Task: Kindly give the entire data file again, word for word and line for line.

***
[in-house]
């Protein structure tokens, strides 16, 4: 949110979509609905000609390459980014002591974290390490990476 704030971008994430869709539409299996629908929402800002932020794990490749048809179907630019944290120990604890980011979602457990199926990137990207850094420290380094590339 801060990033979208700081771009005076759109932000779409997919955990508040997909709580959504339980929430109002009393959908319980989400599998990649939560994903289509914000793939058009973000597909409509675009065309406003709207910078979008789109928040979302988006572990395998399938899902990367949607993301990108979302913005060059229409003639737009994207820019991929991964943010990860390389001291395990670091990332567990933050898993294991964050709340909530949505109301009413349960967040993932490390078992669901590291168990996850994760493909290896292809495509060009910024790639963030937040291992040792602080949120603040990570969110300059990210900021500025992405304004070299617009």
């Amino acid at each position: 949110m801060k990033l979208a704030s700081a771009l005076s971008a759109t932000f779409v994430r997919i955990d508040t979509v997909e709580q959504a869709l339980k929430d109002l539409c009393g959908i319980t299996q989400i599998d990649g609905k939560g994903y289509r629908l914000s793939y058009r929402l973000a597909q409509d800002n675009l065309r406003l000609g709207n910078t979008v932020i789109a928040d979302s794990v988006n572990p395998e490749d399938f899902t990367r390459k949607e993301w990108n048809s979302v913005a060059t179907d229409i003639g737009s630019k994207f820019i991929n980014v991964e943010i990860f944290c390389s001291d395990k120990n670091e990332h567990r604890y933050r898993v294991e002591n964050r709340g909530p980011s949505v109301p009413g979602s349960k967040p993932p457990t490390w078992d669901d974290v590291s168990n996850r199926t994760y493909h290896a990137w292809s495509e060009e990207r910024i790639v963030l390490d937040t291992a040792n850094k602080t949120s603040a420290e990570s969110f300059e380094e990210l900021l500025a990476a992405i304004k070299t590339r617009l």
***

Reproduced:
[in-house]
């Protein structure tokens, strides 16, 4: 949110979509609905000609390459980014002591974290390490990476 704030971008994430869709539409299996629908929402800002932020794990490749048809179907630019944290120990604890980011979602457990199926990137990207850094420290380094590339 801060990033979208700081771009005076759109932000779409997919955990508040997909709580959504339980929430109002009393959908319980989400599998990649939560994903289509914000793939058009973000597909409509675009065309406003709207910078979008789109928040979302988006572990395998399938899902990367949607993301990108979302913005060059229409003639737009994207820019991929991964943010990860390389001291395990670091990332567990933050898993294991964050709340909530949505109301009413349960967040993932490390078992669901590291168990996850994760493909290896292809495509060009910024790639963030937040291992040792602080949120603040990570969110300059990210900021500025992405304004070299617009």
């Amino acid at each position: 949110m801060k990033l979208a704030s700081a771009l005076s971008a759109t932000f779409v994430r997919i955990d508040t979509v997909e709580q959504a869709l339980k929430d109002l539409c009393g959908i319980t299996q989400i599998d990649g609905k939560g994903y289509r629908l914000s793939y058009r929402l973000a597909q409509d800002n675009l065309r406003l000609g709207n910078t979008v932020i789109a928040d979302s794990v988006n572990p395998e490749d399938f899902t990367r390459k949607e993301w990108n048809s979302v913005a060059t179907d229409i003639g737009s630019k994207f820019i991929n980014v991964e943010i990860f944290c390389s001291d395990k120990n670091e990332h567990r604890y933050r898993v294991e002591n964050r709340g909530p980011s949505v109301p009413g979602s349960k967040p993932p457990t490390w078992d669901d974290v590291s168990n996850r199926t994760y493909h290896a990137w292809s495509e060009e990207r910024i790639v963030l390490d937040t291992a040792n850094k602080t949120s603040a420290e990570s969110f300059e380094e990210l900021l500025a990476a992405i304004k070299t590339r617009l």